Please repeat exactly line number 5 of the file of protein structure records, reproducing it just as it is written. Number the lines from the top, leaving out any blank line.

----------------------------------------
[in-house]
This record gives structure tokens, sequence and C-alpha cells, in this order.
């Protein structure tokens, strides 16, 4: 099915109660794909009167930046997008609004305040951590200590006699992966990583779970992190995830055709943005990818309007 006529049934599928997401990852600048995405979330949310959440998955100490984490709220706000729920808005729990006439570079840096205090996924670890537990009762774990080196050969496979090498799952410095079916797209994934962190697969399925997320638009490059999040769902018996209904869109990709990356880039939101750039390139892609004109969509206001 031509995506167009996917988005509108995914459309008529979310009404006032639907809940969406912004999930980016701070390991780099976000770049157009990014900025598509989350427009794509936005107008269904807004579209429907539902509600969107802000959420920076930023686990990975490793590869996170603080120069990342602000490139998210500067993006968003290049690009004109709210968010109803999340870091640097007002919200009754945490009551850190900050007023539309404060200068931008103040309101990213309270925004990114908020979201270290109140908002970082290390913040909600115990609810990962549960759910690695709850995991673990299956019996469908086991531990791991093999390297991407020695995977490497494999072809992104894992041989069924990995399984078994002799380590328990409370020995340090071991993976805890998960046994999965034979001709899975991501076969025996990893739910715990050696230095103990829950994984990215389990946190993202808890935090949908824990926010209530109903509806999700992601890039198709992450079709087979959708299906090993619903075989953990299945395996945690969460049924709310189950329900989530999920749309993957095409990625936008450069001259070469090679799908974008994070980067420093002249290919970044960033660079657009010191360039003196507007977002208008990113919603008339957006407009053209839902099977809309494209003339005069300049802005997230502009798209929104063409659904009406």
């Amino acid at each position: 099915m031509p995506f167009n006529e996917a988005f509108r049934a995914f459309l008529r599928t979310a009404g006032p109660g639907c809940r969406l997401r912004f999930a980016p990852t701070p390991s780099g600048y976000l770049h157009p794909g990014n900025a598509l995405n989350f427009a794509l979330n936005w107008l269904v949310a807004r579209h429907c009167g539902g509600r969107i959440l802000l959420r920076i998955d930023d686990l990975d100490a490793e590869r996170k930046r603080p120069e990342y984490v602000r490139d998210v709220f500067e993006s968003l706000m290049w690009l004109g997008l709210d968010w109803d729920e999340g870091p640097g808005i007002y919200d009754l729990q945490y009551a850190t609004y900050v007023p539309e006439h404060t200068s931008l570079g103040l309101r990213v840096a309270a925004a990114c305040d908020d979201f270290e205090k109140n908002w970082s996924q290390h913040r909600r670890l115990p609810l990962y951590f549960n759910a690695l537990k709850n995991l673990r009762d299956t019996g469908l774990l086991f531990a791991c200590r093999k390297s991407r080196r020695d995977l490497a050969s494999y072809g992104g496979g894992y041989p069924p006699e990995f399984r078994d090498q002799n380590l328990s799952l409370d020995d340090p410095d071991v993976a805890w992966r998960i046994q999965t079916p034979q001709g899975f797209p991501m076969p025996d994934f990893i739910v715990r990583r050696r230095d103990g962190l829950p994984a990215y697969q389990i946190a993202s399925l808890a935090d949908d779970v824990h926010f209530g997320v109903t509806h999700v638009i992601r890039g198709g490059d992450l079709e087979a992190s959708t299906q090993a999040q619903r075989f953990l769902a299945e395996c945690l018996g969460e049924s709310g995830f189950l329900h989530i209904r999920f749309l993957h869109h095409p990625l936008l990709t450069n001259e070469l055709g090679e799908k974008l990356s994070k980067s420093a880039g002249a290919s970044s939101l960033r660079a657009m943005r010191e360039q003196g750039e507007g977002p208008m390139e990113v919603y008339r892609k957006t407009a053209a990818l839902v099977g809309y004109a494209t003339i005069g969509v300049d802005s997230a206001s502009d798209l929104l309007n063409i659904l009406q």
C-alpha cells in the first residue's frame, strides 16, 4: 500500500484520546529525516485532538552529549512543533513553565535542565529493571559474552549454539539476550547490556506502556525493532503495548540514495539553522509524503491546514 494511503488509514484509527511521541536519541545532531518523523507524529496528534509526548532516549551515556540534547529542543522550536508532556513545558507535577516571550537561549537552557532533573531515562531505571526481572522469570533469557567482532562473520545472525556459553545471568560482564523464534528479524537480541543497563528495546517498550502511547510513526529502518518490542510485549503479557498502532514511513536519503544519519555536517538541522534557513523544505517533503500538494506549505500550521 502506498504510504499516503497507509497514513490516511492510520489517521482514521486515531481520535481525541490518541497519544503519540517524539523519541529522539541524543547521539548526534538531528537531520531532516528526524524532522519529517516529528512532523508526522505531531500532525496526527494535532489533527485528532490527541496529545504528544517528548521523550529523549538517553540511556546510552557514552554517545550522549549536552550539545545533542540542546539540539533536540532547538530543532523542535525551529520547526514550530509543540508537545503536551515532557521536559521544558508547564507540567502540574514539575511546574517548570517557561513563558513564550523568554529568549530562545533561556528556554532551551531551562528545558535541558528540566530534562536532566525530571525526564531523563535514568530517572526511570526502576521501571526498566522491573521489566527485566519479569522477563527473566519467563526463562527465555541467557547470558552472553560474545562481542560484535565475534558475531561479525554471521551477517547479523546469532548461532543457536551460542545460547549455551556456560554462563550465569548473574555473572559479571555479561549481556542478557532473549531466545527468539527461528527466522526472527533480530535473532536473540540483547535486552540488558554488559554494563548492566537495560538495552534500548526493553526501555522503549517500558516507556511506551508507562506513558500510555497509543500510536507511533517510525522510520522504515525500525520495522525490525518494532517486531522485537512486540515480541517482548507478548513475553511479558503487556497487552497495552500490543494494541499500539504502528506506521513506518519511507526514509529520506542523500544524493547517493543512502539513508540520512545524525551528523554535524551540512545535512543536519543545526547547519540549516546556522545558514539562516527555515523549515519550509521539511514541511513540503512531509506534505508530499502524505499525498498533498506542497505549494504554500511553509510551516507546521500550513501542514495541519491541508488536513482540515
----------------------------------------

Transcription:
C-alpha cells in the first residue's frame, strides 16, 4: 500500500484520546529525516485532538552529549512543533513553565535542565529493571559474552549454539539476550547490556506502556525493532503495548540514495539553522509524503491546514 494511503488509514484509527511521541536519541545532531518523523507524529496528534509526548532516549551515556540534547529542543522550536508532556513545558507535577516571550537561549537552557532533573531515562531505571526481572522469570533469557567482532562473520545472525556459553545471568560482564523464534528479524537480541543497563528495546517498550502511547510513526529502518518490542510485549503479557498502532514511513536519503544519519555536517538541522534557513523544505517533503500538494506549505500550521 502506498504510504499516503497507509497514513490516511492510520489517521482514521486515531481520535481525541490518541497519544503519540517524539523519541529522539541524543547521539548526534538531528537531520531532516528526524524532522519529517516529528512532523508526522505531531500532525496526527494535532489533527485528532490527541496529545504528544517528548521523550529523549538517553540511556546510552557514552554517545550522549549536552550539545545533542540542546539540539533536540532547538530543532523542535525551529520547526514550530509543540508537545503536551515532557521536559521544558508547564507540567502540574514539575511546574517548570517557561513563558513564550523568554529568549530562545533561556528556554532551551531551562528545558535541558528540566530534562536532566525530571525526564531523563535514568530517572526511570526502576521501571526498566522491573521489566527485566519479569522477563527473566519467563526463562527465555541467557547470558552472553560474545562481542560484535565475534558475531561479525554471521551477517547479523546469532548461532543457536551460542545460547549455551556456560554462563550465569548473574555473572559479571555479561549481556542478557532473549531466545527468539527461528527466522526472527533480530535473532536473540540483547535486552540488558554488559554494563548492566537495560538495552534500548526493553526501555522503549517500558516507556511506551508507562506513558500510555497509543500510536507511533517510525522510520522504515525500525520495522525490525518494532517486531522485537512486540515480541517482548507478548513475553511479558503487556497487552497495552500490543494494541499500539504502528506506521513506518519511507526514509529520506542523500544524493547517493543512502539513508540520512545524525551528523554535524551540512545535512543536519543545526547547519540549516546556522545558514539562516527555515523549515519550509521539511514541511513540503512531509506534505508530499502524505499525498498533498506542497505549494504554500511553509510551516507546521500550513501542514495541519491541508488536513482540515